Simple Doesn’t Mean Easy

Earlier this week I wrote a post for The Sparkline about five people who set big goals (like interviewing 100 people). Each of these people’s lives were forever changed by these simple goals. These goals were simple but not easy.

We often mix up those concepts, simple and easy. They’re two different things. You hear this confusion sometimes after a successful strategy is revealed to be incredibly simple, when people respond by saying, “it can’t be that easy.” It’s not easy, it’s simple.

For example, imagine if I told you that in order to create a popular blog or podcast or youtube channel, 80% of your success comes down to the simple strategy of publishing consistently and frequently. This strategy is simple, but it’s not easy by any means. In fact, this strategy is so difficult to pull off that only a tiny fraction of people who attempt it will succeed.

This is true of so many things we want to achieve. We know what needs to be done. The strategy part is almost laughably simple. But the execution… the execution phase is the graveyard of good intentions.

Showing up day after day after day, to do repeatedly do something, requires incredible self-discipline and focus. Most of us would rather give in to the part of our brain that prefers a quick hit of dopamine from the nearest cat video or shiny new project.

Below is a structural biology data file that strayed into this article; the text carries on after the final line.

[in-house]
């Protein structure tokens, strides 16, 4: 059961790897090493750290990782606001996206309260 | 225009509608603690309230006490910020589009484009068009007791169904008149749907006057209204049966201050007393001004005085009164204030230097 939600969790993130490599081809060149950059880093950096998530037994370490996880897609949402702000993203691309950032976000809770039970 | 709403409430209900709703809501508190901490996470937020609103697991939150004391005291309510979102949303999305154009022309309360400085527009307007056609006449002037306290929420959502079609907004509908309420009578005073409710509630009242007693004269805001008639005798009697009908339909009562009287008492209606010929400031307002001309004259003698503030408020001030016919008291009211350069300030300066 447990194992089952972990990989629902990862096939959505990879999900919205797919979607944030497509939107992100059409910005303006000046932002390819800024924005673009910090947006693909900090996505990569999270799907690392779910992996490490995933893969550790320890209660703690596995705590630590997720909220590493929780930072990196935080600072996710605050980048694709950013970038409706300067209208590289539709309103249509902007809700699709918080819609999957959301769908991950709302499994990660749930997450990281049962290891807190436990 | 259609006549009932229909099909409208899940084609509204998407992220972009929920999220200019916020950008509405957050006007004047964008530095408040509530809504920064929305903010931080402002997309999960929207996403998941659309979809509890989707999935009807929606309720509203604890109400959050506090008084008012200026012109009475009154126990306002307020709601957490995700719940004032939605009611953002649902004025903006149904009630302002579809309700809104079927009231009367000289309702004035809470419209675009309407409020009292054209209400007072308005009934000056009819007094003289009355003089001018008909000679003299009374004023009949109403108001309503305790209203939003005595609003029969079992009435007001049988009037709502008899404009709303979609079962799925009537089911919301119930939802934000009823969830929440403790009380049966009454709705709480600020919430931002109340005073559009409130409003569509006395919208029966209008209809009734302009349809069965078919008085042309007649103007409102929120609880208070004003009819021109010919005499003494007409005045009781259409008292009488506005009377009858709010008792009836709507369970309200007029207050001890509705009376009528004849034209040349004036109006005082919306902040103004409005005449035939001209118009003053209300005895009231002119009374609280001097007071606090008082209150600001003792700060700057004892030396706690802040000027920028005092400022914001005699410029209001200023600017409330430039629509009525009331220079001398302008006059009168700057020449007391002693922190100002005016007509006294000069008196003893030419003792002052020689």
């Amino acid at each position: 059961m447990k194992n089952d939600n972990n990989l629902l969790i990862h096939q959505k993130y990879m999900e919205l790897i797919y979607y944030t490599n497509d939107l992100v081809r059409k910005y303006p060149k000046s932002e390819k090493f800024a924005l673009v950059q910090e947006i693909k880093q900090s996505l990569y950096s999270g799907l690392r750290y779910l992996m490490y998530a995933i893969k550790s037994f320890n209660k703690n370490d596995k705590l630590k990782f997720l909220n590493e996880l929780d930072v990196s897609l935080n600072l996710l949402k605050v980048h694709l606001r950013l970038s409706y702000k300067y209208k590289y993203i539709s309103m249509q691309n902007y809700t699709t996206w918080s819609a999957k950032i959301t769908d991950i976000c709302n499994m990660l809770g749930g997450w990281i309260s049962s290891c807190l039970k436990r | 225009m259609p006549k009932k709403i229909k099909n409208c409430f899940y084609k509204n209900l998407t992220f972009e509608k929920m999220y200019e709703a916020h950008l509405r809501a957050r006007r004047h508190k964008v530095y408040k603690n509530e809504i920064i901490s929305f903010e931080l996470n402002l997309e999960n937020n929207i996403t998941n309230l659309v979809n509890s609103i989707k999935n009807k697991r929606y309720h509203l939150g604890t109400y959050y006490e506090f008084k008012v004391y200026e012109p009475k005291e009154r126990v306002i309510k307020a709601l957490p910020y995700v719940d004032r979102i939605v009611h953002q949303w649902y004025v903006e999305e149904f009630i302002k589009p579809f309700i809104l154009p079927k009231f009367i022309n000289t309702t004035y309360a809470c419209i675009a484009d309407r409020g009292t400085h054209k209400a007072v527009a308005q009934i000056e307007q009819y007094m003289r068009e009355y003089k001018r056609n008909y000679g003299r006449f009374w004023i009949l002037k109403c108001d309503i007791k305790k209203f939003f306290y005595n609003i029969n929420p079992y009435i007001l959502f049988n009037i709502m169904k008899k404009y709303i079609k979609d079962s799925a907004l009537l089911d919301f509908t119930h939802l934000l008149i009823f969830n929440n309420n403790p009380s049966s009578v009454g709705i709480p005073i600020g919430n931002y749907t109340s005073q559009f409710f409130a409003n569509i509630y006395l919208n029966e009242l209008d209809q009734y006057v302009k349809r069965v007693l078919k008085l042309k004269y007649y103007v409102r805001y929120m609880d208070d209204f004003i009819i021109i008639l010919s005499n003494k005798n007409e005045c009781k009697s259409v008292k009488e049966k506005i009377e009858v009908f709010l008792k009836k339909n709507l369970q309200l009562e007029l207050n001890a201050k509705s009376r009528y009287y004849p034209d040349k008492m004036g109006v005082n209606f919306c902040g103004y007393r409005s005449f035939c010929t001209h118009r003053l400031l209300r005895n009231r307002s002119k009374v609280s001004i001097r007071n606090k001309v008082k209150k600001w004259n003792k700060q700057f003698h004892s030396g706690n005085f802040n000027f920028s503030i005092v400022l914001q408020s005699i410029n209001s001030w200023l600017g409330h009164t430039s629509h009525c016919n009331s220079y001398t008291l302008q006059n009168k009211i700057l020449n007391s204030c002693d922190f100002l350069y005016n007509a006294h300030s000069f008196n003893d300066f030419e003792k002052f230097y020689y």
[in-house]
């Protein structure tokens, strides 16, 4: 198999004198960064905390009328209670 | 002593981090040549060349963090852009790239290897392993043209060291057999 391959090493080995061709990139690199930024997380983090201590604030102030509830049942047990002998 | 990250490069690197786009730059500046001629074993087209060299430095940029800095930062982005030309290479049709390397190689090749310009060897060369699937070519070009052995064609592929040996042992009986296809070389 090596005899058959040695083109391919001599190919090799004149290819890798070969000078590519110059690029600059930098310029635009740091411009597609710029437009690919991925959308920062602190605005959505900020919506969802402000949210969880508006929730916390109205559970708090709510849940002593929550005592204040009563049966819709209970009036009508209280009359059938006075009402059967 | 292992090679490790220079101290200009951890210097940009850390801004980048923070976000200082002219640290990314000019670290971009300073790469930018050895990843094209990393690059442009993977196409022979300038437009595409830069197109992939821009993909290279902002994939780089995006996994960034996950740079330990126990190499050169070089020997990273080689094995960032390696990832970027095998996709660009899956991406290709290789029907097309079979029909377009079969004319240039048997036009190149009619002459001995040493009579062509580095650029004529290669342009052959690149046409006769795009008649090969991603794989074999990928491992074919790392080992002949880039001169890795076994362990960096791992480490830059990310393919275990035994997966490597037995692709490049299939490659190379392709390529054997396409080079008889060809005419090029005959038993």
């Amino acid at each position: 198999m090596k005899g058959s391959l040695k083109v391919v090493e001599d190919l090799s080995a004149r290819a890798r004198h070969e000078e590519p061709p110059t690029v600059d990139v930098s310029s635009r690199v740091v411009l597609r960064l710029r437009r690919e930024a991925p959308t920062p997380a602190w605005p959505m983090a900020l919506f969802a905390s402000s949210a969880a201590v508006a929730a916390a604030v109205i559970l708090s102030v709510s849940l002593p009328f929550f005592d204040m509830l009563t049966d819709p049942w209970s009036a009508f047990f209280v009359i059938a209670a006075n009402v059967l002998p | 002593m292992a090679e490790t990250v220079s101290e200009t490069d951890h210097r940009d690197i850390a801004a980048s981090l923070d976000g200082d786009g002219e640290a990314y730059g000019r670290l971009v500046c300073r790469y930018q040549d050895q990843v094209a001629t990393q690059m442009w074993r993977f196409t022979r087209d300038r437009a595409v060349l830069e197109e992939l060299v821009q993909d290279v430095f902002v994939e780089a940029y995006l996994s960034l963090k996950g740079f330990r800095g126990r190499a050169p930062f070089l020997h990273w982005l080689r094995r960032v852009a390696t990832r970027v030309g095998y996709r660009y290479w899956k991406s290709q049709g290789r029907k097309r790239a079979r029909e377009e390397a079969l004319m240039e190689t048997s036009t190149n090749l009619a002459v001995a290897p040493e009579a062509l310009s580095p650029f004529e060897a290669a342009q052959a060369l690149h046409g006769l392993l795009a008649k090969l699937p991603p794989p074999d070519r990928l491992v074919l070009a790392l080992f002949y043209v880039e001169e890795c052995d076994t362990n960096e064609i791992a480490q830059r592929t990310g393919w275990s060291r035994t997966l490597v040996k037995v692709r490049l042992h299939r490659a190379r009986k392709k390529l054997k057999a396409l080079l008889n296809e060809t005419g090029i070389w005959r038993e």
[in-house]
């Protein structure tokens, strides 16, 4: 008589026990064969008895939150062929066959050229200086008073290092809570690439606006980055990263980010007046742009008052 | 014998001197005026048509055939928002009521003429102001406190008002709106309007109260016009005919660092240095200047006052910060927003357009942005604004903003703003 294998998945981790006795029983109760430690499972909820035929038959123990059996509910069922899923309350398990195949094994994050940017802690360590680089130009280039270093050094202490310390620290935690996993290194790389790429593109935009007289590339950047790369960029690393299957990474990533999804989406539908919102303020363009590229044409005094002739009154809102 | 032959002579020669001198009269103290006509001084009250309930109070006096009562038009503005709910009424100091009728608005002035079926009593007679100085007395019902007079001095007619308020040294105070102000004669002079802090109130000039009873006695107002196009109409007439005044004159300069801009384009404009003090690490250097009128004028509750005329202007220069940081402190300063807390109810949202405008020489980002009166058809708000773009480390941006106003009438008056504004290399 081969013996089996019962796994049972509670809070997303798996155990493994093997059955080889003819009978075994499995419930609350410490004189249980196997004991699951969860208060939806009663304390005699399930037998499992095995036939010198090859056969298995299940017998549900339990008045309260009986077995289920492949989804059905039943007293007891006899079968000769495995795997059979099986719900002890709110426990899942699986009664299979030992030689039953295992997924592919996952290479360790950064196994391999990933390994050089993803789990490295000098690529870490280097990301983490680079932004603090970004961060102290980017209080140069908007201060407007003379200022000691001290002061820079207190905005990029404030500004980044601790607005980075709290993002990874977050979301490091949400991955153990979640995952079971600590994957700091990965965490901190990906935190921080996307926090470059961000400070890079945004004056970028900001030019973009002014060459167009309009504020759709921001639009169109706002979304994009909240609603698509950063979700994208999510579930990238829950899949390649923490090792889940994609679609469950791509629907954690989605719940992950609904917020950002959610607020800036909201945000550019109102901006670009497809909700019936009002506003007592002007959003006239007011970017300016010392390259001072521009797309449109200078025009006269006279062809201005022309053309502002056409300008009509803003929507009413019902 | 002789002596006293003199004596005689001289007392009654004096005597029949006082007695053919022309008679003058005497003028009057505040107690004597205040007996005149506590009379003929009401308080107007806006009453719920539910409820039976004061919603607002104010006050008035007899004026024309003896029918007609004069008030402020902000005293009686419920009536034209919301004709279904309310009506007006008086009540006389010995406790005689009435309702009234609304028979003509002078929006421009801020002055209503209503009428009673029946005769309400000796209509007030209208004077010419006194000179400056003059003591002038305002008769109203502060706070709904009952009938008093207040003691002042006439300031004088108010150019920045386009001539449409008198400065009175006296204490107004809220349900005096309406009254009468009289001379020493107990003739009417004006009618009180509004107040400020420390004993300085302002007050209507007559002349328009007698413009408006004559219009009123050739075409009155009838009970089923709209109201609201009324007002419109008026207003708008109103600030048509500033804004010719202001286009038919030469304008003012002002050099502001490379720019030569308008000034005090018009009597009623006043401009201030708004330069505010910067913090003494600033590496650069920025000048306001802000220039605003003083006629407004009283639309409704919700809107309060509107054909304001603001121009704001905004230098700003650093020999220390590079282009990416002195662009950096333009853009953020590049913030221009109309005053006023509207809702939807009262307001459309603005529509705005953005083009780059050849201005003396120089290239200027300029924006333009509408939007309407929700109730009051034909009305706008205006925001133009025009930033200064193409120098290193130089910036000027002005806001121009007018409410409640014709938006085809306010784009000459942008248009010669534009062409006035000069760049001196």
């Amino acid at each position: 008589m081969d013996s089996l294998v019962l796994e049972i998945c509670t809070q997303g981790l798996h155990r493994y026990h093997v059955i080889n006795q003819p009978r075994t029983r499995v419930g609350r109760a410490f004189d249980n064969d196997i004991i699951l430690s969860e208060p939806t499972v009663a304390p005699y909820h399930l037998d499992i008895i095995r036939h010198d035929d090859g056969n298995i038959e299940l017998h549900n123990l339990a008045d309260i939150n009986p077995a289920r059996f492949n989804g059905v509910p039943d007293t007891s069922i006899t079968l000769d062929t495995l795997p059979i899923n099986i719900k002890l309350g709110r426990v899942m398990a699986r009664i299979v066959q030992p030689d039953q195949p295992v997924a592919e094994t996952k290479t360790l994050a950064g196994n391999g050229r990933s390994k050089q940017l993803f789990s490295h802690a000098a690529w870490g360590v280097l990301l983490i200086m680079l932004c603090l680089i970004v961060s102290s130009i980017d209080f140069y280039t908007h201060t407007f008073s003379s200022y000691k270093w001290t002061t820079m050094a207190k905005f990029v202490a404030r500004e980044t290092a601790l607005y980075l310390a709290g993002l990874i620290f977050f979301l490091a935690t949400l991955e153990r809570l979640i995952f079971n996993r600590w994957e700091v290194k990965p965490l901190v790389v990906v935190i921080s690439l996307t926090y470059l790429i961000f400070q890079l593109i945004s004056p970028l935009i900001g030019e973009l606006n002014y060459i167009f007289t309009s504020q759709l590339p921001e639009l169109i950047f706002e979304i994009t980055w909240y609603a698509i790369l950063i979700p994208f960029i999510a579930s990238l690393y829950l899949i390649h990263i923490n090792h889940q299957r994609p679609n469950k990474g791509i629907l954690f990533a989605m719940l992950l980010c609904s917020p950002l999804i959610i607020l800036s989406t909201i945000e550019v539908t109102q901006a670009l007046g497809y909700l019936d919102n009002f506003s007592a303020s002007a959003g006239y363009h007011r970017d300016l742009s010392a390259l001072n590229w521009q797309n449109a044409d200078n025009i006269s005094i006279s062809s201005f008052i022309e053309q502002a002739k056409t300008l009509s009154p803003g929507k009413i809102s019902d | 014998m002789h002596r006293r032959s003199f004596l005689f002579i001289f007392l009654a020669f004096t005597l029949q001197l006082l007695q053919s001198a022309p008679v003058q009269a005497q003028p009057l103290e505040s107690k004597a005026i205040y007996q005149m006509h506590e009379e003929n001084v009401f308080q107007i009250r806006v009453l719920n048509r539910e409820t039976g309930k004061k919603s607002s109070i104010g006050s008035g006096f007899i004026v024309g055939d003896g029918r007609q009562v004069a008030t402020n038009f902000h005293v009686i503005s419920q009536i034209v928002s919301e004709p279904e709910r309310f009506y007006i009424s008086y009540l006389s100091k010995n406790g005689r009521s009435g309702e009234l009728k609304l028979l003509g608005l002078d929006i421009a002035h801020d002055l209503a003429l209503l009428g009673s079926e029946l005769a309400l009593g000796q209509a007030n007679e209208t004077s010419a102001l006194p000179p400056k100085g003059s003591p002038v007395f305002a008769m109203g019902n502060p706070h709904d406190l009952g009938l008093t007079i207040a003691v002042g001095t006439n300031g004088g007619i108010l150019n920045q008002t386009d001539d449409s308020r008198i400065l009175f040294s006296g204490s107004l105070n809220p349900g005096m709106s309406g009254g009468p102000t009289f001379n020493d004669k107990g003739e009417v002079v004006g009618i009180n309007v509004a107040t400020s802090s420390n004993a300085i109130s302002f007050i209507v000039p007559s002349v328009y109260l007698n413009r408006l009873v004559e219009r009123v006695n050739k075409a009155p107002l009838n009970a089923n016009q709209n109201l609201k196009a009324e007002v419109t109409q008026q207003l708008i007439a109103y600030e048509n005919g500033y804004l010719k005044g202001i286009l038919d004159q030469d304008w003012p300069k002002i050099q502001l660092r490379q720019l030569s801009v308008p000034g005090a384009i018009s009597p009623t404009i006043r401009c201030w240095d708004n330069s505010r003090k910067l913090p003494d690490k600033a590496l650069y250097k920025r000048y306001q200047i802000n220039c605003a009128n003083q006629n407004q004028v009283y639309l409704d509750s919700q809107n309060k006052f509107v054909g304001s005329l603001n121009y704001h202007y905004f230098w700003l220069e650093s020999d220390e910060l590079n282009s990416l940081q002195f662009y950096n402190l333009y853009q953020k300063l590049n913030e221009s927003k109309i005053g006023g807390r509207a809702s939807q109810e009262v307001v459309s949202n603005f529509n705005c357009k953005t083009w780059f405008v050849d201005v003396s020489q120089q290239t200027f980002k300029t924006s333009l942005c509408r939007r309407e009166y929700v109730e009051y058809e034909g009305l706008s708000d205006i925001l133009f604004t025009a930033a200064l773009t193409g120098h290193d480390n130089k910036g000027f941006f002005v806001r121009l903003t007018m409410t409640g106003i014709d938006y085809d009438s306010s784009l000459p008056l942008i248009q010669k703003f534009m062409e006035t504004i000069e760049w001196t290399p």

But you don’t have to accept this fate. Some people can persevere through sheer willpower, but those people are rare. Most of us need a little help.

Think about a big, repetitive goal that you’ve already committed to, or that you’ve considered committing to in the future. This could involve exercise, or eating habits, or something related to your work. Anything that you need to do on a regular basis qualifies.

When we initially conceive of and set these goals, we often aim for the perfect version. It’s easy when you’re imagining the future to commit yourself to an impossible standard: eating perfectly, running X miles a week, publishing X amazing blog posts every week. We not only set these goals, but we imagine a high bar for what qualifies as daily success.

We expect to not only show up every day, but also to cross this very high bar. Eventually the high bar we set for ourselves becomes an obstacle. We miss the bar and our overall strategy falls apart.

Instead of setting the bar high, why not set it incredibly low? Make the minimum thing you need to accomplish to consider your attempt successful as small as possible. Don’t require a perfect blog post every time, just require that you publish something. Don’t require 5 miles every time you run, just require leaving your house with your running shoes on. If you publish a 50 word post, or walk around the block, at least you showed up and put in some effort.

Most of the time, you’ll find that opening up the writing tool or putting on your running shoes is the hard part. By taking the pressure off, you’ll end up in the middle of a 1000-word post or 5-mile run that only happened because you made it easy to show up.

Don’t confuse simple and easy. Most of the best strategies are incredibly simple to describe, but exceedingly difficult to pull off. It’s up to you to set a bar that’s easy to clear each time you commit to showing up, so your “simple strategy” doesn’t die on that one inevitable day when you just don’t have the energy to go all-out.

I'm Corbett Barr, co-founder of Fizzle and entrepreneur for a decade. Get my newsletter for updates from me and useful things for independent entrepreneurs »

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